Shallow Soil Produces a Shallow Story

I have known so many of these people. They react immediately to hearing inspirational messages. They are all in. The emotional high grabs them, and they want to spring up and sign up as God’s right hand, right now.

Then life happens. The heat gets turned up. The high is gone, and life returns to so very . . . normal. I start to hear things like,“That’s not what I signed up for.” “I didn’t expect this.” “Well, God’s not working for me anymore.”

God ends up like a fire alarm in the hallway of their lives—pull in case of emergency, but otherwise, he stays behind the glass.

The ones whose faith lands on rocky soil never develop deep roots.

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Is your heart shallow or deep?

To tell a good story with our lives, we need deep hearts.

A story without depth is boring. If a plotline never gets beyond small demands and low risk, who really wants to read it? Who’s going to option the movie rights on the tale that never embroils its hero in anything interesting?

If Frodo just FedExed the ring to Mordor, no one would care.

The story happens in the difficult moments. Characters are created in the hot sun. When drought hits, we know which people we want to watch until the end.

The ones who have shown depth of heart.

The kingdom of God thrums a heartbeat of deep, messy, thoughtful life. The ones who see the demands, the depth, and then opt out have forfeited the opportunity to grow deep hearts.

I know that choice. It’s tempting to look at the heartbeat of the kingdom and think, “That’s too much. That passion would ask more than I can give. Feeling the things that break Jesus’ heart could break mine. Pull back. Pull back.”

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I made that choice long enough, settling for rocky soil and a heart that went to a certain level and no farther. Then, Jesus forced me to see with his eyes.

What do you see when you get eye to eye with a lonely elderly person? When you visit an addict in the hospital? When you listen to an immigrant or refugee tell her story? When you really get a look at hurricane devastation on an island unable to recover for itself? I know what you see.

You see Jesus looking back. You see yourself in a way you’ve never seen you. And you like it.

Because here’s the thing—we’re created to be more than skin deep. There’s a cost to skating the surface. It seems easier — we’re too busy. Too overwhelmed. Remaining shallow-hearted is survival, that’s all.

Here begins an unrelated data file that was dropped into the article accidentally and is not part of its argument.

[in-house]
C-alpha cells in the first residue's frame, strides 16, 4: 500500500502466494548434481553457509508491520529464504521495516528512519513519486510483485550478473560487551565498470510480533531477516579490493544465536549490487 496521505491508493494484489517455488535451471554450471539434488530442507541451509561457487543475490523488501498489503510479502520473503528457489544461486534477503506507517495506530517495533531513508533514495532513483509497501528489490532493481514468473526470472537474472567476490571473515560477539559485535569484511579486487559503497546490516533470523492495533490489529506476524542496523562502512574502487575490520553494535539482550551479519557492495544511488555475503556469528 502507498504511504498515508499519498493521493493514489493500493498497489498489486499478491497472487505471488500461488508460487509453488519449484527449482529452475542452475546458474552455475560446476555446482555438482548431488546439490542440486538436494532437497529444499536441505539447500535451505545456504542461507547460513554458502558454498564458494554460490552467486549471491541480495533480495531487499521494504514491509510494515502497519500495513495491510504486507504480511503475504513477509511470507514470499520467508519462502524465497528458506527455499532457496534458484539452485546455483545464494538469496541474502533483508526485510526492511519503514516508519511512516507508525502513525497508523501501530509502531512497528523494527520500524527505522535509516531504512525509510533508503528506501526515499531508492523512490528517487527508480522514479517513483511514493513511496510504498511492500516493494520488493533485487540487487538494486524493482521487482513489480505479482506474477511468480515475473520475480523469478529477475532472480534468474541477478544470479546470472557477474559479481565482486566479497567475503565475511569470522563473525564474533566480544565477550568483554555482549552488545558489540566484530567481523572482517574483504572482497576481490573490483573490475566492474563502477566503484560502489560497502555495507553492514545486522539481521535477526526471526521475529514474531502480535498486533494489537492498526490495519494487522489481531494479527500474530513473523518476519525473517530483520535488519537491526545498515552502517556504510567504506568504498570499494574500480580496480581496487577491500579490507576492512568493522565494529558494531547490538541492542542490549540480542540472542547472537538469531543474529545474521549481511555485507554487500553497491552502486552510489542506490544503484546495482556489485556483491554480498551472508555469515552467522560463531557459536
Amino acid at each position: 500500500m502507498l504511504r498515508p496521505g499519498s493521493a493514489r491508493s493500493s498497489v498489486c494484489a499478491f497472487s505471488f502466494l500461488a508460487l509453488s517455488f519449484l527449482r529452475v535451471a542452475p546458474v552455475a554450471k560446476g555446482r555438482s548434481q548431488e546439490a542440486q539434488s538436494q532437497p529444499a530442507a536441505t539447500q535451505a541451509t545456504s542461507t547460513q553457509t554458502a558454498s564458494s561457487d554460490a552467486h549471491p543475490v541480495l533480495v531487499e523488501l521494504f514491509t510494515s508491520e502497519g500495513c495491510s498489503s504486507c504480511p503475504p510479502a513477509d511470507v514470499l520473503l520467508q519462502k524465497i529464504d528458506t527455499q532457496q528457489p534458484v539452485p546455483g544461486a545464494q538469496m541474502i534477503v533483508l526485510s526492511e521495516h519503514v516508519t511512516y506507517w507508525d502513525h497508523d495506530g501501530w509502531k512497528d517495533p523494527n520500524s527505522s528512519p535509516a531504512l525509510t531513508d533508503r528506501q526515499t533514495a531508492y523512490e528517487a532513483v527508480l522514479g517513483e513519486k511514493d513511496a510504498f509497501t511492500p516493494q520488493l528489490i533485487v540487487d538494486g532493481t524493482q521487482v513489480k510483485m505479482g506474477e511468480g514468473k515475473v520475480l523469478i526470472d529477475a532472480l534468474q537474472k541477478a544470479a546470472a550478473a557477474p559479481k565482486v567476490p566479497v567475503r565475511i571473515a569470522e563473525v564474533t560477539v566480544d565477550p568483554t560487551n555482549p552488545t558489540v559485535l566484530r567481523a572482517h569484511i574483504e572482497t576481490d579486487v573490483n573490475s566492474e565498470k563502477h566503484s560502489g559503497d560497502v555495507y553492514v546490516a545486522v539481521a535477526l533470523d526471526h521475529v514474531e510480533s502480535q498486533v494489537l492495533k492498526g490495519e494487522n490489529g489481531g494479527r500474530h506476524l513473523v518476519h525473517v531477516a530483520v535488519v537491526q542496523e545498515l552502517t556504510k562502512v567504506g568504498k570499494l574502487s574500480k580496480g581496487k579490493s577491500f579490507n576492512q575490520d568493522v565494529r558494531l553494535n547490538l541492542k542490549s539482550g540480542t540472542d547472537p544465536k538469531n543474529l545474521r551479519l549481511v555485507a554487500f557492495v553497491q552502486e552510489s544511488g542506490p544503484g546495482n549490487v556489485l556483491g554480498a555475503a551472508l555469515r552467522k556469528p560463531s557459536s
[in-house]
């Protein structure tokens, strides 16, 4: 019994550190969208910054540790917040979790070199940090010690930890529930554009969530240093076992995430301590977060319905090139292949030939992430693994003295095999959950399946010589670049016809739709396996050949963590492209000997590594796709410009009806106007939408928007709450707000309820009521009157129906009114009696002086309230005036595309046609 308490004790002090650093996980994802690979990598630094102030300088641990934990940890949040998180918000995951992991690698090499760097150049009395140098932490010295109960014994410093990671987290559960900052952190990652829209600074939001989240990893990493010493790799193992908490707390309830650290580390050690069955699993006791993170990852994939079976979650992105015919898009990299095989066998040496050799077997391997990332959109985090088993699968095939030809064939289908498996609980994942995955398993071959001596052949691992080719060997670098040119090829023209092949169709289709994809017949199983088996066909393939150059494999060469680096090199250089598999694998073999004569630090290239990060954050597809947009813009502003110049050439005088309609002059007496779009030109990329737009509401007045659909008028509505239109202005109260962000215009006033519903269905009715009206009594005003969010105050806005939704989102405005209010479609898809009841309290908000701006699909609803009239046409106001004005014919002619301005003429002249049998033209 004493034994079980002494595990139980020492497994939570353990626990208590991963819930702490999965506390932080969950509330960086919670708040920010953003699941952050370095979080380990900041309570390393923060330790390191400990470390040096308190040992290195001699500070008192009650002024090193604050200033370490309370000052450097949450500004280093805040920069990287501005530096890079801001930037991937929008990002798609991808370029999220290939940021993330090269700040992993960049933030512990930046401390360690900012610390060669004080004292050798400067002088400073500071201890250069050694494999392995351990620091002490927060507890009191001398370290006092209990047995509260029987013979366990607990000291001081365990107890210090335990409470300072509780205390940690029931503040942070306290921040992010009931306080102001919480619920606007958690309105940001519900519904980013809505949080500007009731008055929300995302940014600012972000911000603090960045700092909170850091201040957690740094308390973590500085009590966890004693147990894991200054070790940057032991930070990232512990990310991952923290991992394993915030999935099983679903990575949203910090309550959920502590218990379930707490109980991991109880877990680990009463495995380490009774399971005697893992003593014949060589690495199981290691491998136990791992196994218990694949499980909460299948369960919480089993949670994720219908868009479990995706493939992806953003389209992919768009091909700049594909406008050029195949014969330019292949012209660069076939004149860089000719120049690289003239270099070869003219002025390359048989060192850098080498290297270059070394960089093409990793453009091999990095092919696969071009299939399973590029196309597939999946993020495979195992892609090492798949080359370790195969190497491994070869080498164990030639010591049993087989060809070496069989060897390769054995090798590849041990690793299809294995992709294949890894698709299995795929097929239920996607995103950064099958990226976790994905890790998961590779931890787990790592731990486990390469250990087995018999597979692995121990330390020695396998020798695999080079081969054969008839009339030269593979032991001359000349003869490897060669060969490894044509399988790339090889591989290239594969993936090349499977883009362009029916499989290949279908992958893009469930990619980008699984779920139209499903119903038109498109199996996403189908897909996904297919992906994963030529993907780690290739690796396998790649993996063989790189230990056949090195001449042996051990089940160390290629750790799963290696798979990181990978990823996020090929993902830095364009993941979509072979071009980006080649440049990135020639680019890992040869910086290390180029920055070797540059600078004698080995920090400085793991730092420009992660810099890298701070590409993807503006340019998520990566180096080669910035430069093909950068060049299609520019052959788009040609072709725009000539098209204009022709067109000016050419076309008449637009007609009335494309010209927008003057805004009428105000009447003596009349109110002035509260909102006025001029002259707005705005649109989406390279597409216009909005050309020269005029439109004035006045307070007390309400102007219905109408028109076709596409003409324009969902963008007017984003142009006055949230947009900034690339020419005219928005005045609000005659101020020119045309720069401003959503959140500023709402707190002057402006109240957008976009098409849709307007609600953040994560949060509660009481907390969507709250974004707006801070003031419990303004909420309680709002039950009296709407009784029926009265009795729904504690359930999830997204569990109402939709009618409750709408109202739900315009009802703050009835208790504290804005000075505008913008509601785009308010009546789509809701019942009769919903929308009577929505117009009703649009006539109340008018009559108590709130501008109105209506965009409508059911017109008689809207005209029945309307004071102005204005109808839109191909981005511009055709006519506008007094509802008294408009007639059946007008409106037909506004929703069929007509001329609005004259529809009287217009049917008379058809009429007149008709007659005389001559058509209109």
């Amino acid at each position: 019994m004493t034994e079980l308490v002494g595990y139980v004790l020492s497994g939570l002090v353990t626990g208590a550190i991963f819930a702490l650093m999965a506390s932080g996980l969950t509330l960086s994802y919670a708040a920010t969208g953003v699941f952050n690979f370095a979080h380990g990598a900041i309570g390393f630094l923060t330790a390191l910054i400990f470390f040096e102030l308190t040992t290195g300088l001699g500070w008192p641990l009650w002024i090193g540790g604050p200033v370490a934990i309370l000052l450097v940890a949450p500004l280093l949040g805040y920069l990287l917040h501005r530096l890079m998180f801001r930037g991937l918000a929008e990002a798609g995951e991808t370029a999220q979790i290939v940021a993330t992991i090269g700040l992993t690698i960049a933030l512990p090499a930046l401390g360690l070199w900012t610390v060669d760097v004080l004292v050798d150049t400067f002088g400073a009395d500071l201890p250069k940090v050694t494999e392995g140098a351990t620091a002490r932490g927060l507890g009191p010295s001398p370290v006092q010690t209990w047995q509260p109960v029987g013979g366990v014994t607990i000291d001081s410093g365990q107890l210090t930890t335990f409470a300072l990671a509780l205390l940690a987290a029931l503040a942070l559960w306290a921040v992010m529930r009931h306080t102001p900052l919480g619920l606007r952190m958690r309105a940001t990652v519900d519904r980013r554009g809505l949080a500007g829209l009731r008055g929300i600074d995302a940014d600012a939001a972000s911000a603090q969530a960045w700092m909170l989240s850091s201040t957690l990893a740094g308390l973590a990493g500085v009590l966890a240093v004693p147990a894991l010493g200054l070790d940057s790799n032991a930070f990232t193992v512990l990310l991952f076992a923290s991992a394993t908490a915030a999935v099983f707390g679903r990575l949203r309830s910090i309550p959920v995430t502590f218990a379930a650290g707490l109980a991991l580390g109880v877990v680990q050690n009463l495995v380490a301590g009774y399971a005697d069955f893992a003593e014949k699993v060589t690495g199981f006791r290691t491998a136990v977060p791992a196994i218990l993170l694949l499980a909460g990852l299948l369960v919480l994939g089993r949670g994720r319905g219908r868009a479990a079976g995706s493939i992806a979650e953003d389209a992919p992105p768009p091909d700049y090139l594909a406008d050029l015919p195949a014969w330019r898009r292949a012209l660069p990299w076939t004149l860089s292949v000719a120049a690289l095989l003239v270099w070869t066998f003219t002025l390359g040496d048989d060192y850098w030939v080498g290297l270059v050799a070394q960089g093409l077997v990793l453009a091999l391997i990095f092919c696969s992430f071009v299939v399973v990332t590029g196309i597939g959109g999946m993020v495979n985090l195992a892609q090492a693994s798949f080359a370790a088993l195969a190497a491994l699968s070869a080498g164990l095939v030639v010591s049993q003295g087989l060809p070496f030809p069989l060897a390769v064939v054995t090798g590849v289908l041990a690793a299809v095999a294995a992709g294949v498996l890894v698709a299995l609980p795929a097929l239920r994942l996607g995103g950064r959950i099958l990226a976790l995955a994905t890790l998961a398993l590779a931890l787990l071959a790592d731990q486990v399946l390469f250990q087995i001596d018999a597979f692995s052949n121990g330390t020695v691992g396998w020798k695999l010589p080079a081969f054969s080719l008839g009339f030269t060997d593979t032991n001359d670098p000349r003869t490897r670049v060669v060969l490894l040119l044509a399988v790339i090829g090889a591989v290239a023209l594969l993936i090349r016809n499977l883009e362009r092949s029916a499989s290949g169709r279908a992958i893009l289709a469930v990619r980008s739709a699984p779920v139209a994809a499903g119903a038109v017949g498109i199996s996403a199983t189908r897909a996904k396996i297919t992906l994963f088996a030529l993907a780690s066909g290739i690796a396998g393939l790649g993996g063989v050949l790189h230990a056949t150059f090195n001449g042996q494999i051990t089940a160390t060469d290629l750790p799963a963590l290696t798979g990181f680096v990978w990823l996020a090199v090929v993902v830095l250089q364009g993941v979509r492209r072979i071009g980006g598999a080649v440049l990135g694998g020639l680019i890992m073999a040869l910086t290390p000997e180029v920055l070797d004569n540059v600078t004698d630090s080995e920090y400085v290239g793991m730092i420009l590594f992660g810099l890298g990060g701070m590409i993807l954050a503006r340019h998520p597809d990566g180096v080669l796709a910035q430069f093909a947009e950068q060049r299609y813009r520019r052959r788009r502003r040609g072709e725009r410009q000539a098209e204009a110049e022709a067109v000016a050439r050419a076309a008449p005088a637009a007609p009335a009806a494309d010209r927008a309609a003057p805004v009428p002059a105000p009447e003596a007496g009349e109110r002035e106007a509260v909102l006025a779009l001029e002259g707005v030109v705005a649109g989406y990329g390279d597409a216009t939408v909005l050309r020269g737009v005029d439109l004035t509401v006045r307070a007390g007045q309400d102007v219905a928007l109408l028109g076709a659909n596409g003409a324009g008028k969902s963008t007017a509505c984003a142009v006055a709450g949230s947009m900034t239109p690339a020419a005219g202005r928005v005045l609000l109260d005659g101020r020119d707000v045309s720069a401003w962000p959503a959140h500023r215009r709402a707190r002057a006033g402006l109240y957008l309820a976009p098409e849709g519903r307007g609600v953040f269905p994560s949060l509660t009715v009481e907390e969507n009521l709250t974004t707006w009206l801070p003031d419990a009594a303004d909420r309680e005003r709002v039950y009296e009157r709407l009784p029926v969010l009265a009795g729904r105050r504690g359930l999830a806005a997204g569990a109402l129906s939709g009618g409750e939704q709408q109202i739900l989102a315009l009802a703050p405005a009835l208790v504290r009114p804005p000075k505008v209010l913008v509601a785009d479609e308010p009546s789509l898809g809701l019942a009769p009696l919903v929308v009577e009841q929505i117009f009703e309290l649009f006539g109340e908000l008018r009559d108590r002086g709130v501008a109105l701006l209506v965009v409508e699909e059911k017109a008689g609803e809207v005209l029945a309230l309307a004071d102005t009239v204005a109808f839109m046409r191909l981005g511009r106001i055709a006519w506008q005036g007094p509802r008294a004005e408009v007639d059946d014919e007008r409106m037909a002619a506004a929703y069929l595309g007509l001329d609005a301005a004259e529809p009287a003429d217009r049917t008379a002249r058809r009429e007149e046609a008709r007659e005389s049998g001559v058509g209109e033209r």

But the cost is our soul. Deep hearts are real hearts. Broken hearts are alive.

We need to deepen our hearts with involvement to tell a good story.

What will you risk this week to grow deep?

Five things to always apologize for

Love means often having to say you’re sorry.
Just not for this.
Last week I declared a moratorium on ten things I’ll never apologize for again. (See that post here.)


It’s freeing to realize we do not have to apologize for a lot of the things we’e spent too much of our lives apologizing for. But hold the reins. Or whatever analogy suits you. I, personally, don’t really do horses. I think it has something to do with the one that tried to knock me off her back with a tree branch when I was eight. Still have equine trust issues.

So—insert your metaphor here that means—wait a minute.

There is such a thing as too free. For instance, feel free to run around your house alone in whatever state of dress you prefer. But gong to Target like that is another matter completely. (Walmart–now there you might be able to get away with it.)

Contrary to inexplicably popular 70’s movies, love does NOT mean never having to say you’re sorry. In fact, love means saying it often. Over and over. Because loving people up close means we’ll have conflict and miscommunication, confusion and badly applied good intentions, and mornings without enough caffeine before opening our mouths. And we’ll have to apologize.

So a new list this week.